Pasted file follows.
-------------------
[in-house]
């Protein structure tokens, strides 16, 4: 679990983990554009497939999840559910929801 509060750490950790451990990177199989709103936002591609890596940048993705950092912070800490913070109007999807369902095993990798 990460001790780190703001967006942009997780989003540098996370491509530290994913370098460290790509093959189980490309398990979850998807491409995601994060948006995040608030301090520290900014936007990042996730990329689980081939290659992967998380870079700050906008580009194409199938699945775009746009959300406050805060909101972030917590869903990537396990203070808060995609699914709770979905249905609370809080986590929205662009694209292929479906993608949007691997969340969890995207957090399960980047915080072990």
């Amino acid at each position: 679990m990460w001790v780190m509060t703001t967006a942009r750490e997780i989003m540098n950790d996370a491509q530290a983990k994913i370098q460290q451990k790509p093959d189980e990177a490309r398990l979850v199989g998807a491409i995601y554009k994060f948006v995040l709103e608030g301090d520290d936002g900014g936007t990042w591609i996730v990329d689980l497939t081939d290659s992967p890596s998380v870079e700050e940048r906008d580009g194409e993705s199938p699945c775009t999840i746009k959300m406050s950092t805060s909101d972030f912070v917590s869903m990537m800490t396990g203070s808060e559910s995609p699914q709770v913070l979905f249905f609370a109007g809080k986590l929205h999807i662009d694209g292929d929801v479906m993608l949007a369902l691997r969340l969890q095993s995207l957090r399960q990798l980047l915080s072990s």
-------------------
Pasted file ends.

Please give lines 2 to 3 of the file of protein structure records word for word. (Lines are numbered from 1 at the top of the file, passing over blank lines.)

């Protein structure tokens, strides 16, 4: 679990983990554009497939999840559910929801 509060750490950790451990990177199989709103936002591609890596940048993705950092912070800490913070109007999807369902095993990798 990460001790780190703001967006942009997780989003540098996370491509530290994913370098460290790509093959189980490309398990979850998807491409995601994060948006995040608030301090520290900014936007990042996730990329689980081939290659992967998380870079700050906008580009194409199938699945775009746009959300406050805060909101972030917590869903990537396990203070808060995609699914709770979905249905609370809080986590929205662009694209292929479906993608949007691997969340969890995207957090399960980047915080072990």
């Amino acid at each position: 679990m990460w001790v780190m509060t703001t967006a942009r750490e997780i989003m540098n950790d996370a491509q530290a983990k994913i370098q460290q451990k790509p093959d189980e990177a490309r398990l979850v199989g998807a491409i995601y554009k994060f948006v995040l709103e608030g301090d520290d936002g900014g936007t990042w591609i996730v990329d689980l497939t081939d290659s992967p890596s998380v870079e700050e940048r906008d580009g194409e993705s199938p699945c775009t999840i746009k959300m406050s950092t805060s909101d972030f912070v917590s869903m990537m800490t396990g203070s808060e559910s995609p699914q709770v913070l979905f249905f609370a109007g809080k986590l929205h999807i662009d694209g292929d929801v479906m993608l949007a369902l691997r969340l969890q095993s995207l957090r399960q990798l980047l915080s072990s």